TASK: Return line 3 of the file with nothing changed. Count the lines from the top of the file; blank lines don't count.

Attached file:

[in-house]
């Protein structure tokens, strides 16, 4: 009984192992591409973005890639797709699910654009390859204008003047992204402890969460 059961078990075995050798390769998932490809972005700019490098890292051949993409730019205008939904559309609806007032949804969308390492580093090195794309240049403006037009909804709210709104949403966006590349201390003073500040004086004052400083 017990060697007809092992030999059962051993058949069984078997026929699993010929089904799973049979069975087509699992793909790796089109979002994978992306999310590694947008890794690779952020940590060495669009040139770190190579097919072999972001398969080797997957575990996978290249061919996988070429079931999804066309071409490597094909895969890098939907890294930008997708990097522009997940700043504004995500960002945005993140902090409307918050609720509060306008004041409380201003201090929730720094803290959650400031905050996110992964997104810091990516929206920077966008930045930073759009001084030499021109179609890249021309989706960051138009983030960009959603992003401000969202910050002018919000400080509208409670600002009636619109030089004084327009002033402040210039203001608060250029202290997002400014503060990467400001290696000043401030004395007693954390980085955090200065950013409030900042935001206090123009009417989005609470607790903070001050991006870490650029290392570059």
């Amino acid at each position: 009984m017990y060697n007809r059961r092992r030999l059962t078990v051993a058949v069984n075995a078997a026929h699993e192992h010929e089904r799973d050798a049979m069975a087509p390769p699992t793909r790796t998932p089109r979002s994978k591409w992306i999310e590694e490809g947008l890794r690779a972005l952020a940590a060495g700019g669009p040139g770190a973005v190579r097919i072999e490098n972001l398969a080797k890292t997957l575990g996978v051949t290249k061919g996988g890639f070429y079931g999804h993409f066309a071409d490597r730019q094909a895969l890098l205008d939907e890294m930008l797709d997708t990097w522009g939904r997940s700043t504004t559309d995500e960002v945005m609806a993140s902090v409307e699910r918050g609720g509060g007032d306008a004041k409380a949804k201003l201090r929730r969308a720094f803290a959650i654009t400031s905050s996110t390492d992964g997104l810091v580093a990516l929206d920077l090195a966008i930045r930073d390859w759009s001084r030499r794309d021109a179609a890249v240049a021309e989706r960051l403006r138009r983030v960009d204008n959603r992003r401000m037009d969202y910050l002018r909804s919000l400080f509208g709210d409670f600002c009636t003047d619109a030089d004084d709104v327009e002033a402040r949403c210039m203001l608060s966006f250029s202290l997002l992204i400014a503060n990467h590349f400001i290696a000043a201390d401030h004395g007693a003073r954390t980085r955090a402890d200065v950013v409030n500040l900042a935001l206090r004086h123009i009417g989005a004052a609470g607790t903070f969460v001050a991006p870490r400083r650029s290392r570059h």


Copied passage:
């Amino acid at each position: 009984m017990y060697n007809r059961r092992r030999l059962t078990v051993a058949v069984n075995a078997a026929h699993e192992h010929e089904r799973d050798a049979m069975a087509p390769p699992t793909r790796t998932p089109r979002s994978k591409w992306i999310e590694e490809g947008l890794r690779a972005l952020a940590a060495g700019g669009p040139g770190a973005v190579r097919i072999e490098n972001l398969a080797k890292t997957l575990g996978v051949t290249k061919g996988g890639f070429y079931g999804h993409f066309a071409d490597r730019q094909a895969l890098l205008d939907e890294m930008l797709d997708t990097w522009g939904r997940s700043t504004t559309d995500e960002v945005m609806a993140s902090v409307e699910r918050g609720g509060g007032d306008a004041k409380a949804k201003l201090r929730r969308a720094f803290a959650i654009t400031s905050s996110t390492d992964g997104l810091v580093a990516l929206d920077l090195a966008i930045r930073d390859w759009s001084r030499r794309d021109a179609a890249v240049a021309e989706r960051l403006r138009r983030v960009d204008n959603r992003r401000m037009d969202y910050l002018r909804s919000l400080f509208g709210d409670f600002c009636t003047d619109a030089d004084d709104v327009e002033a402040r949403c210039m203001l608060s966006f250029s202290l997002l992204i400014a503060n990467h590349f400001i290696a000043a201390d401030h004395g007693a003073r954390t980085r955090a402890d200065v950013v409030n500040l900042a935001l206090r004086h123009i009417g989005a004052a609470g607790t903070f969460v001050a991006p870490r400083r650029s290392r570059h």